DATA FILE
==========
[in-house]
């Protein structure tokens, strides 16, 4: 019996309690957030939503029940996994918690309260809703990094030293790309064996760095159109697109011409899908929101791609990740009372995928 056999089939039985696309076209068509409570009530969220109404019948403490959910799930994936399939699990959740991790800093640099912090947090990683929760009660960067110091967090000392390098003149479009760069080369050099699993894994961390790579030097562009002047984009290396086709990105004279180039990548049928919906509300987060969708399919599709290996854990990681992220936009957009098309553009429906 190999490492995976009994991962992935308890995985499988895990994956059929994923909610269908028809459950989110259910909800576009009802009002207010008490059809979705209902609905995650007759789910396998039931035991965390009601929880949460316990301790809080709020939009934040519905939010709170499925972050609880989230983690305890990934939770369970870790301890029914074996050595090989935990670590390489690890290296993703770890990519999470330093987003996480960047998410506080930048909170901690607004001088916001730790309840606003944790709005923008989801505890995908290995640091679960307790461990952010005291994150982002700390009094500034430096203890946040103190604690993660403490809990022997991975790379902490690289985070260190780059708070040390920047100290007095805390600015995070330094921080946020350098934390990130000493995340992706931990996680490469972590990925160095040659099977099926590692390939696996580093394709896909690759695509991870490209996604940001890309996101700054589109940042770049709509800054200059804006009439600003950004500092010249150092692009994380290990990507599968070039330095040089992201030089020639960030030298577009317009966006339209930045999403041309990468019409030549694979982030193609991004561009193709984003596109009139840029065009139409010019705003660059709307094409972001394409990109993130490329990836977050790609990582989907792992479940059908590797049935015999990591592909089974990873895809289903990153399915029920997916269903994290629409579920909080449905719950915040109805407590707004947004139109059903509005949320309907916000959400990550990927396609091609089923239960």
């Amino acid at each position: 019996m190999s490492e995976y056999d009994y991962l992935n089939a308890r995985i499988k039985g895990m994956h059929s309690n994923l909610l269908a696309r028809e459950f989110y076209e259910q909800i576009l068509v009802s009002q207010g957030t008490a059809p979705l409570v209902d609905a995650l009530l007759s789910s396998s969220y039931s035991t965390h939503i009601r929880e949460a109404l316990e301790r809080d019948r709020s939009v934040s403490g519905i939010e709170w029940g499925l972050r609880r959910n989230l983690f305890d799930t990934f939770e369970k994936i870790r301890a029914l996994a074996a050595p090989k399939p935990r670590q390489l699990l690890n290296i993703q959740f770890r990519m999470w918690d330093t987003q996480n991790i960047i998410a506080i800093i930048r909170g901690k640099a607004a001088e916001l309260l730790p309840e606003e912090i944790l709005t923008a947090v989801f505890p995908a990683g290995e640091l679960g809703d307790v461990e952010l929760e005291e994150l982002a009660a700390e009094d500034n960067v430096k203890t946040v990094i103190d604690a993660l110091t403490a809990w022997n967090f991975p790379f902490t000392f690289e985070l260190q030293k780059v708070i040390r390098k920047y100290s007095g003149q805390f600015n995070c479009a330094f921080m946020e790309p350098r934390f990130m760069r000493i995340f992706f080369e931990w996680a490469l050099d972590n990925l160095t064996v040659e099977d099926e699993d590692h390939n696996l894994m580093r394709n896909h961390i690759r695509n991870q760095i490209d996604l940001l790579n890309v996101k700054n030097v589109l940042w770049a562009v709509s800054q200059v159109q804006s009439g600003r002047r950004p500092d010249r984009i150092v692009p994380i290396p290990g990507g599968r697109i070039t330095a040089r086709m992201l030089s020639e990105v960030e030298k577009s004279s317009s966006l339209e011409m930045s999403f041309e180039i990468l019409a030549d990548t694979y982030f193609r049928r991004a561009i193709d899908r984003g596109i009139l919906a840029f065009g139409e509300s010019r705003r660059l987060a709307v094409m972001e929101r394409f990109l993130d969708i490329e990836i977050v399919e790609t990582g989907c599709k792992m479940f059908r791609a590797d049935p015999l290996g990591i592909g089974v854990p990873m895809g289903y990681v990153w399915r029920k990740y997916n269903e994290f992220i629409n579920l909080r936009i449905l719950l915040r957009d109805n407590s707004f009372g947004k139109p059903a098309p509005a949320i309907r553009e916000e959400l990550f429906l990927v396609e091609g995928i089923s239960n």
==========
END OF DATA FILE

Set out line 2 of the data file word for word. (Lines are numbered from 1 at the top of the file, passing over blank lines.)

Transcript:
């Protein structure tokens, strides 16, 4: 019996309690957030939503029940996994918690309260809703990094030293790309064996760095159109697109011409899908929101791609990740009372995928 056999089939039985696309076209068509409570009530969220109404019948403490959910799930994936399939699990959740991790800093640099912090947090990683929760009660960067110091967090000392390098003149479009760069080369050099699993894994961390790579030097562009002047984009290396086709990105004279180039990548049928919906509300987060969708399919599709290996854990990681992220936009957009098309553009429906 190999490492995976009994991962992935308890995985499988895990994956059929994923909610269908028809459950989110259910909800576009009802009002207010008490059809979705209902609905995650007759789910396998039931035991965390009601929880949460316990301790809080709020939009934040519905939010709170499925972050609880989230983690305890990934939770369970870790301890029914074996050595090989935990670590390489690890290296993703770890990519999470330093987003996480960047998410506080930048909170901690607004001088916001730790309840606003944790709005923008989801505890995908290995640091679960307790461990952010005291994150982002700390009094500034430096203890946040103190604690993660403490809990022997991975790379902490690289985070260190780059708070040390920047100290007095805390600015995070330094921080946020350098934390990130000493995340992706931990996680490469972590990925160095040659099977099926590692390939696996580093394709896909690759695509991870490209996604940001890309996101700054589109940042770049709509800054200059804006009439600003950004500092010249150092692009994380290990990507599968070039330095040089992201030089020639960030030298577009317009966006339209930045999403041309990468019409030549694979982030193609991004561009193709984003596109009139840029065009139409010019705003660059709307094409972001394409990109993130490329990836977050790609990582989907792992479940059908590797049935015999990591592909089974990873895809289903990153399915029920997916269903994290629409579920909080449905719950915040109805407590707004947004139109059903509005949320309907916000959400990550990927396609091609089923239960």